What Parents Should Know About Teen Substance Use
“Parents should be aware that adolescence is the time when most kids initiate substance use, establish regular patterns of use, and start to experience consequences,” wrote psychiatry professor Danielle Dick in March on Psychology Today. “About 15 percent of the population will meet the criteria for a substance use disorder at some point in their lives, meaning that substance use is causing significant harmful consequences. The average age of onset for problems is in the early 20s, so most problems start in adolescence.”
The reason many people initiate substance use in adolescence is that human brains are not fully developed at that age and are wired for risk-taking. “The teenage brain is not there all the way,” as neurologist Frances Jensen put it in a 2016 interview. “It takes often into your early 20s and possibly late-20s and maybe even beyond for the brain to fully mature to adult levels.”
“Teenagers are like race cars without fully functional brakes,” Professor Dick wrote in the article. “Using drugs is a novel experience that adolescent brains crave—and then drugs hijack the reward system by producing feel-good effects. It’s a big part of the reason why most adolescent substance use is risky adolescent substance use. Teens don’t have a glass of wine with dinner; if one drink is good, their reward-primed brains tell them, five drinks must be better!”
Certainly, there is a lot of “individual variability,” but developmentally speaking, teenage brains are at a high point for risk-taking. And this propensity for risk-taking can be lethal these days.
The powerful synthetic opioid fentanyl has flooded the illicit drug market in recent years and is the top cause of lethal overdoses. “The concern now is that it’s not only opioids that are laced with fentanyl; it’s other drugs as well,” Dick wrote. “Increasingly, cocaine, ecstasy, and other street drugs also contain fentanyl, leading to accidental overdoses in youth who experiment.”
Cannabis use among young people is on the rise as most states have legalized marijuana for either “medical” or recreational purposes. According to the latest results from the Monitoring the Future survey of substance use among high school students in the United States, almost twenty percent of 10th graders, and nearly a third of 12th graders reported cannabis use in the past year.
As a result of the continuing normalization of cannabis use, many teenagers perceive little or no risk in using it. However, the marijuana products available today are much more potent than the “pot” of the 20th century.
“The level of THC, the psychoactive ingredient in marijuana, was about three percent until the early 2000s; it is now close to 25 percent in the marijuana available today, and up to 90 percent in edibles like gummies!” Dick wrote. “Many parents are unaware of just how different and dangerous this drug is compared to how they remember marijuana.”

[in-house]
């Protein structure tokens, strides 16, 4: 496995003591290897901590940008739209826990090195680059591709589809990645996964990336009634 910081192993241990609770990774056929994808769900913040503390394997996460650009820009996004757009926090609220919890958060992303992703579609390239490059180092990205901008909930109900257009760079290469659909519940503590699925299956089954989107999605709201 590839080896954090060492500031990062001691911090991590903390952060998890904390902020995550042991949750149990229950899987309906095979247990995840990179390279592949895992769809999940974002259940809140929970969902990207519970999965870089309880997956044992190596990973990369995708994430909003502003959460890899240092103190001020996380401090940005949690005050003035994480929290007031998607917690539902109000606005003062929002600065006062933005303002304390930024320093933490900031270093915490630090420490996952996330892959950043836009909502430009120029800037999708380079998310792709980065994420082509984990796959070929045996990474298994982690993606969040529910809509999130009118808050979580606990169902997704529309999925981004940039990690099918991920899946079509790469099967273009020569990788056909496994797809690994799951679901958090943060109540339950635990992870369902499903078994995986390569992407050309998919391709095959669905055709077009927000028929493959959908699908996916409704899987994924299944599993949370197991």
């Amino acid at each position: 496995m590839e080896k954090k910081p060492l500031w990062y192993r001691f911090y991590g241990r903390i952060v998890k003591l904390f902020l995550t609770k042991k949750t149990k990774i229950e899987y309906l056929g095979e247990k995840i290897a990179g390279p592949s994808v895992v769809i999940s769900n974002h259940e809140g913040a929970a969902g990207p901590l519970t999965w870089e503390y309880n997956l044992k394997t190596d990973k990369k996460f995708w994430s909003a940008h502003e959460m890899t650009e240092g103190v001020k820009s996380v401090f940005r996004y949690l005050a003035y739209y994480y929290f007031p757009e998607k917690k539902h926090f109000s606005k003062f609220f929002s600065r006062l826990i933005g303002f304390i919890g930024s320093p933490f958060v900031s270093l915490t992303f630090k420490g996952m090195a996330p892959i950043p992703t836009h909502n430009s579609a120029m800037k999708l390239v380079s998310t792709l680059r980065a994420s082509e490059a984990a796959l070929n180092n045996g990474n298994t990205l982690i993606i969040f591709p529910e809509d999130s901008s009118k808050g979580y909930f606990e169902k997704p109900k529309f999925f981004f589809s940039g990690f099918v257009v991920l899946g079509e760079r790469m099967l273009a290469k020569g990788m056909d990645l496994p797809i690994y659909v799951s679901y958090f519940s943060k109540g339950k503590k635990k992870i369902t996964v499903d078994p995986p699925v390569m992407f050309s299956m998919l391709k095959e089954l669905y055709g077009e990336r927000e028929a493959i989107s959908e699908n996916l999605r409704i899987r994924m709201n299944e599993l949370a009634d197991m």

Professor Dick—who has over 350 peer-reviewed publications in the areas of child development, addiction, mental health, genetics, and human behavior— wants parents to think of it this way: “If marijuana use in your youth was the equivalent of having a beer when your kids use marijuana, it’s more like drinking a liter of vodka.”
Meanwhile, alcohol remains “the most available drug, so it continues to be the one most kids use recklessly, leading to injuries, fights, unwanted sexual behavior and assaults, accidents, and death.”
Parents Can Make a Difference
This may sound bleak but there is no need to despair. There are actions parents can take to reduce the likelihood their teen will initiate substance use or use in risky ways.
- Monitor your kids: Know who they are with, where they are, and what they are up to
- Talk to your kids: Ask what they think about using alcohol and other drugs.
When they present themselves, use opportunities to have a conversation about substance use. “It’s normal for teens to push boundaries, and the unfun part of being a parent is that we have to serve as the referees,” Dick wrote. “But unfortunately, this isn’t a game; your child’s life is at stake.”
Many teenagers engaging in substance misuse eventually require professional treatment or else risk developing a full-blown addiction and other serious health problems. The negative impact of substance misuse on scholastic achievements will possibly also further accelerate the use of drugs and alcohol.
There is a new treatment option for teenagers at risk in the Denver area. Avanti Behavioral Health recently launched an intensive outpatient program (IOP) for clients between the ages of 13 and 18 in Greenwood Village, Colorado. Our mission is to provide comprehensive, holistic, family-centered, and trauma-informed care for teens.
We believe that recovery from a substance use disorder is a process that should involve the entire immediate family. We have developed an effective and highly involved method of family counseling. For more information about our IOP and family programming call us at (720) 753-4030.